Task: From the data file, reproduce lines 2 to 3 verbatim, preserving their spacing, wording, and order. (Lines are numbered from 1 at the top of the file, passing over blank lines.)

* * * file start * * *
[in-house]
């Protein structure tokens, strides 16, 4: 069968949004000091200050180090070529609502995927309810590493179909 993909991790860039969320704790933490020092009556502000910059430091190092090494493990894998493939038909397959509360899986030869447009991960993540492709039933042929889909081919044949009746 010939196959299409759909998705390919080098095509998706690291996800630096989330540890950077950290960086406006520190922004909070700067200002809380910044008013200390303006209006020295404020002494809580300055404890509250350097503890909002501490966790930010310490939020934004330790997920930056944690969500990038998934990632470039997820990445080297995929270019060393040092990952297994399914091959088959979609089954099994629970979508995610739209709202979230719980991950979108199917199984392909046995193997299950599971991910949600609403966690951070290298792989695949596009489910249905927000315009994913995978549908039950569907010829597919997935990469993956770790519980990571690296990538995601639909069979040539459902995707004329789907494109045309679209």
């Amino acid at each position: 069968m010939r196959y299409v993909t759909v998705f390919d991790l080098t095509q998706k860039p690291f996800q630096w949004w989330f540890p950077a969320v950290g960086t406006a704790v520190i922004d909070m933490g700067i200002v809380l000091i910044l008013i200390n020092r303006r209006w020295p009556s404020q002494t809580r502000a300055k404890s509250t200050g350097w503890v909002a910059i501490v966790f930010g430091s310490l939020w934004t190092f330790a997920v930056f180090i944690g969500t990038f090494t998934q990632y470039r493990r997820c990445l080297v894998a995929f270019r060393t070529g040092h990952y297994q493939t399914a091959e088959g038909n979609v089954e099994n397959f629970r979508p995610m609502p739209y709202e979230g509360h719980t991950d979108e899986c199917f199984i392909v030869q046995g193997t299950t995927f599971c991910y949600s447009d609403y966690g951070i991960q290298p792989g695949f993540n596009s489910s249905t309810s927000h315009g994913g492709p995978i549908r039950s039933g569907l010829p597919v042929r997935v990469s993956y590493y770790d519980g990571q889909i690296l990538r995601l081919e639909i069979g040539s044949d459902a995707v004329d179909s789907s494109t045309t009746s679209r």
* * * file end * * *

């Protein structure tokens, strides 16, 4: 069968949004000091200050180090070529609502995927309810590493179909 993909991790860039969320704790933490020092009556502000910059430091190092090494493990894998493939038909397959509360899986030869447009991960993540492709039933042929889909081919044949009746 010939196959299409759909998705390919080098095509998706690291996800630096989330540890950077950290960086406006520190922004909070700067200002809380910044008013200390303006209006020295404020002494809580300055404890509250350097503890909002501490966790930010310490939020934004330790997920930056944690969500990038998934990632470039997820990445080297995929270019060393040092990952297994399914091959088959979609089954099994629970979508995610739209709202979230719980991950979108199917199984392909046995193997299950599971991910949600609403966690951070290298792989695949596009489910249905927000315009994913995978549908039950569907010829597919997935990469993956770790519980990571690296990538995601639909069979040539459902995707004329789907494109045309679209």
């Amino acid at each position: 069968m010939r196959y299409v993909t759909v998705f390919d991790l080098t095509q998706k860039p690291f996800q630096w949004w989330f540890p950077a969320v950290g960086t406006a704790v520190i922004d909070m933490g700067i200002v809380l000091i910044l008013i200390n020092r303006r209006w020295p009556s404020q002494t809580r502000a300055k404890s509250t200050g350097w503890v909002a910059i501490v966790f930010g430091s310490l939020w934004t190092f330790a997920v930056f180090i944690g969500t990038f090494t998934q990632y470039r493990r997820c990445l080297v894998a995929f270019r060393t070529g040092h990952y297994q493939t399914a091959e088959g038909n979609v089954e099994n397959f629970r979508p995610m609502p739209y709202e979230g509360h719980t991950d979108e899986c199917f199984i392909v030869q046995g193997t299950t995927f599971c991910y949600s447009d609403y966690g951070i991960q290298p792989g695949f993540n596009s489910s249905t309810s927000h315009g994913g492709p995978i549908r039950s039933g569907l010829p597919v042929r997935v990469s993956y590493y770790d519980g990571q889909i690296l990538r995601l081919e639909i069979g040539s044949d459902a995707v004329d179909s789907s494109t045309t009746s679209r």